Picture: Supplied
Picture: Supplied
Linwood Farm hall, shed and the back of Roos House on a frosty morning.Pictures: Adrian Rorvik
Linwood Farm hall, shed and the back of Roos House on a frosty morning.Pictures: Adrian Rorvik
Cato room
Cato room
Linwood Roos House Grey room
Linwood Roos House Grey room
Converted shed
Converted shed
Ossewa camp
Ossewa camp
Sandstone detail
Sandstone detail
Enjoying the warm sun on the sheltered stoep at Linwood Guest Farm after a sub-zero night, a few things struck me. The tranquillity for one.

I tried to imagine the annual transformation that the Lush Festival brings. Nope. Couldn’t picture it. Birdsong and an occasional car on the road between Clarens and Fouriesburg did nothing to evoke happy party people at a hip and happening music fest in the flat fields below. Six clicks from Clarens, surrounded by the foothills of the Maluti mountains and with commensurate lovely views, Linwood does make a great venue however.

The fact that Linwood still operates is another. The owners, based elsewhere, were going to close the guest farm until neighbour Mariette Hancock stepped in and offered to manage it. I’m so glad she convinced them as it is such a comfortable, very affordable, base from which to explore the Free State Eastern highlands, or simply unwind.

And we were not the only ones who thought that. Midwinter, midweek and out of season, Linwood was pretty busy. I wonder if any of our fellow guests, or the festival goers, had an inkling of Linwood’s intriguing past.

Archaeology buffs and historians will love it. An Irishman, Mr Cosnett, took ownership in 1916. With only the original core farmhouse and barn in place, he and Limakatso, a Basotho mason, extended the buildings over several decades, blasting sandstone from the surrounding cliffs, with the poplar forest the source of beams.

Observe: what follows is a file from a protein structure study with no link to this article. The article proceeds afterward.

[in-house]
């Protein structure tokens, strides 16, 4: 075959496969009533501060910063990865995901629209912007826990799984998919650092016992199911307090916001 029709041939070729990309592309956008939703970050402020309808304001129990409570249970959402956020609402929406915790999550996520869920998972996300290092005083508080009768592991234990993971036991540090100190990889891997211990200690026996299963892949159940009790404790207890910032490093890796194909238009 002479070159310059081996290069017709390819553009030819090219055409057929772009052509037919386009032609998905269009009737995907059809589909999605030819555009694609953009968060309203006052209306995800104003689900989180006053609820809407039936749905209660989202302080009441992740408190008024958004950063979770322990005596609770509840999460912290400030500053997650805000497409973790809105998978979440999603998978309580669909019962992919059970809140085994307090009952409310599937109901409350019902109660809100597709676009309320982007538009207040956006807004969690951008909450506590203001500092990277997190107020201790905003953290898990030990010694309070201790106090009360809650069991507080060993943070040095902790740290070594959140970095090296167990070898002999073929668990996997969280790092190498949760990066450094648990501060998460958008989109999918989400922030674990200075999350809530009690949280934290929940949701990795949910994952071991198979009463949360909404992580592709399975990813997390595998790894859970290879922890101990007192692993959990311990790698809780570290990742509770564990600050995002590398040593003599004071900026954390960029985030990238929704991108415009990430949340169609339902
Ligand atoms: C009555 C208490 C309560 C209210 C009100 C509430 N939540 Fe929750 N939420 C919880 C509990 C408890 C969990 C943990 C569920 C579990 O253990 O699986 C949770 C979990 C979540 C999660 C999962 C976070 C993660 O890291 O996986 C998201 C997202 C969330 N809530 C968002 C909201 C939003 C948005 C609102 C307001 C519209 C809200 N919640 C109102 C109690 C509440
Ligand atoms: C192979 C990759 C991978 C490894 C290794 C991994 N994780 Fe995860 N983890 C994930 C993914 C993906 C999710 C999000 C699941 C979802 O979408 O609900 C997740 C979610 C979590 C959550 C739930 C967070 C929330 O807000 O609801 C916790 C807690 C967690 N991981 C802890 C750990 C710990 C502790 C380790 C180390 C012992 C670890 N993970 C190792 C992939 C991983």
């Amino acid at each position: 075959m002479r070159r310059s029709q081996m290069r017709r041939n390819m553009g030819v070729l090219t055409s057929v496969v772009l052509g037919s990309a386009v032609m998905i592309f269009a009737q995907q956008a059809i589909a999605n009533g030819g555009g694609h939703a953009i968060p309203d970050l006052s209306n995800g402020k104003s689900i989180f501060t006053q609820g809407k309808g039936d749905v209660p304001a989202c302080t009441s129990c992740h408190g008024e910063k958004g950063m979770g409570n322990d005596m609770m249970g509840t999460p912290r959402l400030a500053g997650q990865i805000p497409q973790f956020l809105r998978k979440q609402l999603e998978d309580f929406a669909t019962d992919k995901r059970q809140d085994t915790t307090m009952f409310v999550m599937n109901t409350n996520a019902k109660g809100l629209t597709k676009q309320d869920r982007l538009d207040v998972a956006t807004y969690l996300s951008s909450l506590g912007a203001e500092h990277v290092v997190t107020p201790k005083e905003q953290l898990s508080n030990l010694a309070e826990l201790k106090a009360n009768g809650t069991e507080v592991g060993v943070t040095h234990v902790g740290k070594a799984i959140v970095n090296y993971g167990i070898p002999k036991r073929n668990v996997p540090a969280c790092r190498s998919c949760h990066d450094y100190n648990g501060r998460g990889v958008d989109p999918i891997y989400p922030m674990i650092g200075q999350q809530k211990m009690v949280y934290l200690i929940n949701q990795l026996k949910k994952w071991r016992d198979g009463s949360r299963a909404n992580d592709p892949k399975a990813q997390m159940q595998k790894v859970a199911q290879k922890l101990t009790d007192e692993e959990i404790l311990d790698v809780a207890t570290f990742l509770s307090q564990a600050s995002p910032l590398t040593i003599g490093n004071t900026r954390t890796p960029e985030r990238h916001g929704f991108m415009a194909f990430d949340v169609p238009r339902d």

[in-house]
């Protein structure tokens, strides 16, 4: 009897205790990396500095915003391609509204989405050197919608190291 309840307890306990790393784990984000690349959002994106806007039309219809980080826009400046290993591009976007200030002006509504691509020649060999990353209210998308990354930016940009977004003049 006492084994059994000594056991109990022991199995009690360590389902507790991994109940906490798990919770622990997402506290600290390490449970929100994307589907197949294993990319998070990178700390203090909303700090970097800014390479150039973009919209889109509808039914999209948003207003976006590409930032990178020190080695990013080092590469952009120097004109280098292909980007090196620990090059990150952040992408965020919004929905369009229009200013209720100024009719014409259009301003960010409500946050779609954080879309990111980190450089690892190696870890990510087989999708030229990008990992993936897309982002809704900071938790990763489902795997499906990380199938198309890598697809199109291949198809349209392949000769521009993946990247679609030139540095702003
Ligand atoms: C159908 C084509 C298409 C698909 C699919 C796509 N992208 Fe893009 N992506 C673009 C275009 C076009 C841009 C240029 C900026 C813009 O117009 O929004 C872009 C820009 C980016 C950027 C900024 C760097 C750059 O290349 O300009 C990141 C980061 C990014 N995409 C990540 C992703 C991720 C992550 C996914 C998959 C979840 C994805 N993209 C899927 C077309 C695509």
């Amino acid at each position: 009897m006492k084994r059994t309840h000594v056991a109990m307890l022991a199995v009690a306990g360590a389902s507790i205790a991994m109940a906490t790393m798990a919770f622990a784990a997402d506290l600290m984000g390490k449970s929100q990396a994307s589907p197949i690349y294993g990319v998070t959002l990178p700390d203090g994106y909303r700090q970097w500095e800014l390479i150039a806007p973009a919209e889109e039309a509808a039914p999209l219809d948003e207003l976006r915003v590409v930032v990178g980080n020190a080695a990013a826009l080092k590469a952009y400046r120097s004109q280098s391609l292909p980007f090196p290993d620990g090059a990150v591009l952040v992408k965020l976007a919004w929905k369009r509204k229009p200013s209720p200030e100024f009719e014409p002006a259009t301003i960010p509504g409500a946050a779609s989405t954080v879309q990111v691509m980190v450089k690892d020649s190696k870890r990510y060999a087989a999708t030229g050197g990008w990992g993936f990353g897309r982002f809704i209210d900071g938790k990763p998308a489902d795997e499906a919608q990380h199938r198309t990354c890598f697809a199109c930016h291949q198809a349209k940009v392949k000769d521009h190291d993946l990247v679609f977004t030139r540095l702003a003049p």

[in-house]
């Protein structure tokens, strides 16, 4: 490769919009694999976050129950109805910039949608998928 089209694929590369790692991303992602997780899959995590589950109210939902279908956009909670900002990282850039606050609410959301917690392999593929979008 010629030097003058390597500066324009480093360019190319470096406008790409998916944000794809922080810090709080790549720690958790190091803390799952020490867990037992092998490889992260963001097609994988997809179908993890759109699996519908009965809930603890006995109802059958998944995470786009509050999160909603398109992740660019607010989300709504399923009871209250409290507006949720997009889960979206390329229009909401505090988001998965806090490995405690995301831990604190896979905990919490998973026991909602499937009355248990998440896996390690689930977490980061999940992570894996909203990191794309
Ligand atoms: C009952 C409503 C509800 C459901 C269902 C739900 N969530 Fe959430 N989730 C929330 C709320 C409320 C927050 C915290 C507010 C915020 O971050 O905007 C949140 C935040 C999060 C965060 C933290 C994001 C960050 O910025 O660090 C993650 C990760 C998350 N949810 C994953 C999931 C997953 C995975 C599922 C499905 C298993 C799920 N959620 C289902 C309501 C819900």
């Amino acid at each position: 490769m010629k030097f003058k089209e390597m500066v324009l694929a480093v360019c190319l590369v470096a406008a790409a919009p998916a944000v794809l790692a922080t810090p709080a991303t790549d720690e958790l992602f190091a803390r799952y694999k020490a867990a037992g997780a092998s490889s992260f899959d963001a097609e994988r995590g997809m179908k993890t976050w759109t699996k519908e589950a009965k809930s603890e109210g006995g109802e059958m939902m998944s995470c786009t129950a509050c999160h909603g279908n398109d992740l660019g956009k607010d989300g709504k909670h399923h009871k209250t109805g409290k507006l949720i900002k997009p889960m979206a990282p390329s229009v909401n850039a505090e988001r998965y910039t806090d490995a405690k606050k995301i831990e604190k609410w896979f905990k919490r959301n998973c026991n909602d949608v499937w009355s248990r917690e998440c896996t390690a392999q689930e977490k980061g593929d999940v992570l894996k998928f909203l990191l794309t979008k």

Several discoveries made the farm big news in archaeological circles. The first was of an intact dinosaur skeleton between Clarens and Linwood Guest Farm. Bushman cave paintings were also found in and around the farm, drawing the famous French archaeologist Abbe Breuil and surrealist painter Walter Battiss to the area.

Then the owner’s son, Dr John Cosnett, found large deposits of early and late stone-age tools and implements at Linwood in the 1950’s, sparking a major archaeological survey immortalised in the book The Geology and Archaeology of the Little Caledon River Valley by Prof van Riet Lowe.

Our spacious unit - Sandstone - had armchairs before a fireplace and several heaters, electric under blankets - even on the ancient brass day bed, coffee/tea, fridge, hotplate and a microwave in the kitchenette area. The stoep had a built in braai and Mariette provided a most welcome stash of excellent firewood.

I loved the understated elegance of the open plan design. The large bath was situated behind a low wall directly behind the bed with two sinks beyond and on either side of the bath, a large shower and loo.

Roos House has several rooms and family units include Loft and Pintje. If you are looking for a something completely different you could try the really rustic Ossewa Camp, a little way off, with space for 103 people in genuine wagons.

Breakfasts are taken on the Roos veranda and dinner can be arranged. I’d made a request and Mariette delivered a delicious chicken curry - perfect for a winter’s night. We toasted our good fortune with complimentary sherry and rusks beforehand.

Speaking of toasting. having been to the Clarens Brewery to taste and buy some fine ales, it was a double delight to discover that Mariette’s husband, Warwick, has his own brand, Highland Brew, available in town and from the farm’s coffee shop, in the big hall across from the chapel. It is superb!

Mariette will assist you in finding what suits you in the area. There’s a climbing and abseiling wall on the farm and cave paintings, superb fly fishing and white water rafting on the Ash River outside Clarens with the ClarensXtreme team, who also conduct Lesotho ski trips and much more. The Ash is fed by the Trans Caledon Transfer Tunnel, which pumps water (so not rain dependent) from the Katze Dam up in Lesotho. The crystal clear water gushes through beautiful scenery and over nine rapids. Talk about good, clean fun - in extremis!